Send to:

Choose Destination
See comment in PubMed Commons below
Pediatrics. 2001 Aug;108(2):426-31.

Are neonatal intensive care resources located according to need? Regional variation in neonatologists, beds, and low birth weight newborns.

Author information

  • 1Department of Pediatrics, Dartmouth Medical School, Hanover, New Hampshire 03755, USA.



Despite marked growth in neonatal intensive care during the past 30 years, it is not known if neonatologists and beds are preferentially located in regions with greater newborn risk. This study reports the relationship between regional measures of intensive care capacity and low birth weight infants using newly developed market-based regions of neonatal intensive care.


Cross-sectional small-area analysis of 246 neonatal intensive care regions (NICRs).


1996 American Medical Association and American Osteopathic Association masterfiles data of clinically active neonatologists; 1999 American Academy of Pediatrics Section on Perinatal Pediatrics survey of directors of neonatal intensive care units in the United States with 100% response rate; 1995 linked birth/death data.


The number of total births per neonatologist across NICRs ranged from 390 to 8197 (median: 1722) and the number of total births per intensive care bed ranged from 72 to 1319 (median: 317). The associations between capacity measures and low birth weight rates across NICRs were statistically significant but negligible (R(2): 0.04 for neonatologists; 0.05 for beds). NICRs in the quintile with the greatest neonatologist capacity (average of only 863 births per neonatologist) had very low birth weight (VLBW) rates of 1.5% while those in the quintile of lowest neonatologist capacity (average of 3718 births per neonatologist) had VLBW rates of 1.3%; a similar lack of meaningful difference in VLBW rates was noted across quintiles of intensive care bed capacity. Including midlevel providers and intermediate care beds to the analyses did not alter the findings.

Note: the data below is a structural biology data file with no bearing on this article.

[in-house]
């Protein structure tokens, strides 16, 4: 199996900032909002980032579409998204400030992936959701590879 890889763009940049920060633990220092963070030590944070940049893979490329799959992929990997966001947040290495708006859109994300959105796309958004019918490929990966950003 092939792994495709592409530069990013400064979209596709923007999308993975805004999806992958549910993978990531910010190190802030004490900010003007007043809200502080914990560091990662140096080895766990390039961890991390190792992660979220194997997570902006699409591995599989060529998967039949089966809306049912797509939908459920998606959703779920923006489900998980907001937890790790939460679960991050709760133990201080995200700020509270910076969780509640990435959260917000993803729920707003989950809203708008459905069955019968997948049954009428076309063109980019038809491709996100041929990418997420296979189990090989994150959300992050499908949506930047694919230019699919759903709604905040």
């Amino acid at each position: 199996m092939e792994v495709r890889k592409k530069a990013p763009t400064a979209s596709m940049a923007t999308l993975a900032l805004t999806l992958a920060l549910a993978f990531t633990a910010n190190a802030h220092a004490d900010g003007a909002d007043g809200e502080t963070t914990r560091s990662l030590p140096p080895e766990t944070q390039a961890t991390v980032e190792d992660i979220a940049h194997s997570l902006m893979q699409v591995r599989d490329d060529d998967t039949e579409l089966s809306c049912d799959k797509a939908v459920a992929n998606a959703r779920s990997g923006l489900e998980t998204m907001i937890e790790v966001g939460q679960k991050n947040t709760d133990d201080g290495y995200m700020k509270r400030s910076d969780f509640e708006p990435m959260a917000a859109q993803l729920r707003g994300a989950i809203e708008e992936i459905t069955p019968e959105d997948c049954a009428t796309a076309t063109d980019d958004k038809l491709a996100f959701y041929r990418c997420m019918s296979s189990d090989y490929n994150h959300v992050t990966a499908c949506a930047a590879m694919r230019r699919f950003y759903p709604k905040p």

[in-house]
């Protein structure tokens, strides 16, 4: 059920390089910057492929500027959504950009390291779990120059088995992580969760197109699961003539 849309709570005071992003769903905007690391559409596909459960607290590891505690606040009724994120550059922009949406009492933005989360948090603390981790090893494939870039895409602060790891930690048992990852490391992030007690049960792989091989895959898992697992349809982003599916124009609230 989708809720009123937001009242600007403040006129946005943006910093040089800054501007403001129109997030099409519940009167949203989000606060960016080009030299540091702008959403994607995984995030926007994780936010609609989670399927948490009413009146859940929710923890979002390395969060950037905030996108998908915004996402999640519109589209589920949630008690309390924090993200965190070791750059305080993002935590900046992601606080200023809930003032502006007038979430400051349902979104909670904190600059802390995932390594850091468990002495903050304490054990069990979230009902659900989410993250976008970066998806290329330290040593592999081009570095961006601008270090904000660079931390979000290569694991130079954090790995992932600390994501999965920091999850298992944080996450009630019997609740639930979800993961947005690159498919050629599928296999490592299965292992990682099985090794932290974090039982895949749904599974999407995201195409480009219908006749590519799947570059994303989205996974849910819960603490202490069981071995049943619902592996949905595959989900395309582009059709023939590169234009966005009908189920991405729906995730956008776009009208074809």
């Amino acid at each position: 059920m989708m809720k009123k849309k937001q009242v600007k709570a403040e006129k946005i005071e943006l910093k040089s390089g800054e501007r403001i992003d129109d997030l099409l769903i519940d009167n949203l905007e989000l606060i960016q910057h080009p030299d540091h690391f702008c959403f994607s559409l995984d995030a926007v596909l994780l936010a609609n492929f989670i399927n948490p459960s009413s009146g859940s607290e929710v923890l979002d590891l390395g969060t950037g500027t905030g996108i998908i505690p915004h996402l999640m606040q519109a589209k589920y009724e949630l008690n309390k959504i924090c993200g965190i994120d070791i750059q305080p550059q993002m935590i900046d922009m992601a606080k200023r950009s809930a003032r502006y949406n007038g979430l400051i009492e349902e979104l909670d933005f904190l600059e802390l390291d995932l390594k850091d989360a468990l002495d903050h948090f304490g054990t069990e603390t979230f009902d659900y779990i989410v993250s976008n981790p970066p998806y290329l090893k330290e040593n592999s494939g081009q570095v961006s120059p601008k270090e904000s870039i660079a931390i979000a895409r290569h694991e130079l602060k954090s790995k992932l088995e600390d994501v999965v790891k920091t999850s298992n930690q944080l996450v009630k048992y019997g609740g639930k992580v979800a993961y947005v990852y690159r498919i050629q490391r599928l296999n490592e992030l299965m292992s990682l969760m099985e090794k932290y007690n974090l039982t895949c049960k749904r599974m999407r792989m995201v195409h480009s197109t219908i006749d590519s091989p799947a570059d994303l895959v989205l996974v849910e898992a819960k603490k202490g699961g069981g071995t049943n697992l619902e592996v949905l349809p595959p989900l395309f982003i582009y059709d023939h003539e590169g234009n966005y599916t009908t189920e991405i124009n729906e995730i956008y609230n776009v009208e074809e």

Neonatal intensive care capacity is not preferentially located in regions with greater newborn need as measured by low birth weight rates. Whether greater capacity affords benefits to the newborns remains unknown.

[PubMed - indexed for MEDLINE]
PubMed Commons home

PubMed Commons

How to join PubMed Commons

    Supplemental Content

    Full text links

    Icon for HighWire
    Loading ...
    Write to the Help Desk